The last significant clash of arms in the American Indian Wars took place on December 29, 1890, on the banks of Wounded Knee Creek in South Dakota. Of the 350 Teton Sioux Indians there, two-thirds were women and children. When the smoke cleared, 84 men and 62 women and children lay dead, their bodies scattered along a stretch of more than a mile where they had been trying to flee. Of some 500 soldiers and scouts, about 30 were dead—some, probably, from their own crossfire. Wounded Knee has excited contradictory accounts and heated emotions. To answer whether it was a battle or a massacre, Rex Alan Smith goes further into the historical records and cultural traditions of the combatants than anyone has gone before. His work results in what Alvin Josephy Jr., editor of American Heritage, calls "the most definitive and unbiased" account of all, Moon of Popping Trees.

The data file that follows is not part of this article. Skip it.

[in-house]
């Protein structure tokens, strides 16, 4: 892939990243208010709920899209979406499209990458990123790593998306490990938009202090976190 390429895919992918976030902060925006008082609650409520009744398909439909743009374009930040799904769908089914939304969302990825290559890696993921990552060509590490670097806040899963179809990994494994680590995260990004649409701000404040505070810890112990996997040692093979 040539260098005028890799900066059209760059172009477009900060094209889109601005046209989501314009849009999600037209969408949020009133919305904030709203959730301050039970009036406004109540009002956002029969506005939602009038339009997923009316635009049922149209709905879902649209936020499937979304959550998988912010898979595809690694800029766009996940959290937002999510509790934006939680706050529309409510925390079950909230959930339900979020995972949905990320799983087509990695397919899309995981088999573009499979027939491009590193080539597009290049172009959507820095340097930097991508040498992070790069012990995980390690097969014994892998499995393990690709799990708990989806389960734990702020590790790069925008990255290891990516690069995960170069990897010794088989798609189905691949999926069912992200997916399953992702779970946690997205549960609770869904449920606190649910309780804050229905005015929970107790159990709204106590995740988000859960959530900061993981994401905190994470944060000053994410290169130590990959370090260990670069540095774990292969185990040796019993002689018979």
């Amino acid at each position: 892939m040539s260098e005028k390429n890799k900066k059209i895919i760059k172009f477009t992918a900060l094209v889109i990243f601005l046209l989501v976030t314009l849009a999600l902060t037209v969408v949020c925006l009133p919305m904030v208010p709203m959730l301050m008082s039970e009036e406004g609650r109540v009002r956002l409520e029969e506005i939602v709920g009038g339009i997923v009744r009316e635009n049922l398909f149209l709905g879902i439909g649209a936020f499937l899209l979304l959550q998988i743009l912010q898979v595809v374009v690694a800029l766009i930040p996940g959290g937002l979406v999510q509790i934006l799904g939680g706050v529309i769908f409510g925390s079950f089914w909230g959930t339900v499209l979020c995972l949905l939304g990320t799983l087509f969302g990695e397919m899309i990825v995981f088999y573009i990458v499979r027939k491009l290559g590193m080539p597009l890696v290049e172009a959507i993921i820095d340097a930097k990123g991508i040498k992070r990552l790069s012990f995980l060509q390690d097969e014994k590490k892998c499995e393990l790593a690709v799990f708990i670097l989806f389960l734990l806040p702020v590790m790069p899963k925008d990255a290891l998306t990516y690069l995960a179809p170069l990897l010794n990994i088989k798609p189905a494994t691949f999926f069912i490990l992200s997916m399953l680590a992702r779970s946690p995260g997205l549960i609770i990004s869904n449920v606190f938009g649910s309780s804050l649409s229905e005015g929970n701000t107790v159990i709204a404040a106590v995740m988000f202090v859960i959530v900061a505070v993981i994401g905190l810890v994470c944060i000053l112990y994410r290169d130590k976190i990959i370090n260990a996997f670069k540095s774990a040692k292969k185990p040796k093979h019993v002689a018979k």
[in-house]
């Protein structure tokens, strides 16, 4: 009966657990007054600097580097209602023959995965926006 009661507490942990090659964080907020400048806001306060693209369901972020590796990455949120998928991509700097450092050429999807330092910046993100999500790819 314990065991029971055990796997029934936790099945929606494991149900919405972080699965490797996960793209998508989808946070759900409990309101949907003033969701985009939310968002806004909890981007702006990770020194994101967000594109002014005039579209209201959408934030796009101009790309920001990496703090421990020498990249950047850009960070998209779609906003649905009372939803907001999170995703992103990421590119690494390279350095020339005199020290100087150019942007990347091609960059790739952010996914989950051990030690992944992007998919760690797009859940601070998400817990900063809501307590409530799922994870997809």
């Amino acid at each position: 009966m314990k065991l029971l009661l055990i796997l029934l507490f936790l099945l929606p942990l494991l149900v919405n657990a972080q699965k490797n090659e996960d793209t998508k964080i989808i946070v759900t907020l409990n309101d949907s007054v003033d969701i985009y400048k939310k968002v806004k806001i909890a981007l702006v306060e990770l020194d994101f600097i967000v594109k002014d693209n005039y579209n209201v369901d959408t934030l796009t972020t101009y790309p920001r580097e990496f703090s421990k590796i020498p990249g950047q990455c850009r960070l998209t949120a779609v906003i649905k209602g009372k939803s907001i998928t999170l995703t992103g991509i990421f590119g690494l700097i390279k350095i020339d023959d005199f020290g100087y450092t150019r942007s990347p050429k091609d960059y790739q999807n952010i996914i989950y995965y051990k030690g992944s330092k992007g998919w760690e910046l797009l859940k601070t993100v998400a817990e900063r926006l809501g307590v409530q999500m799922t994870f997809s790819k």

Paperback. 1981. Smith, Rex.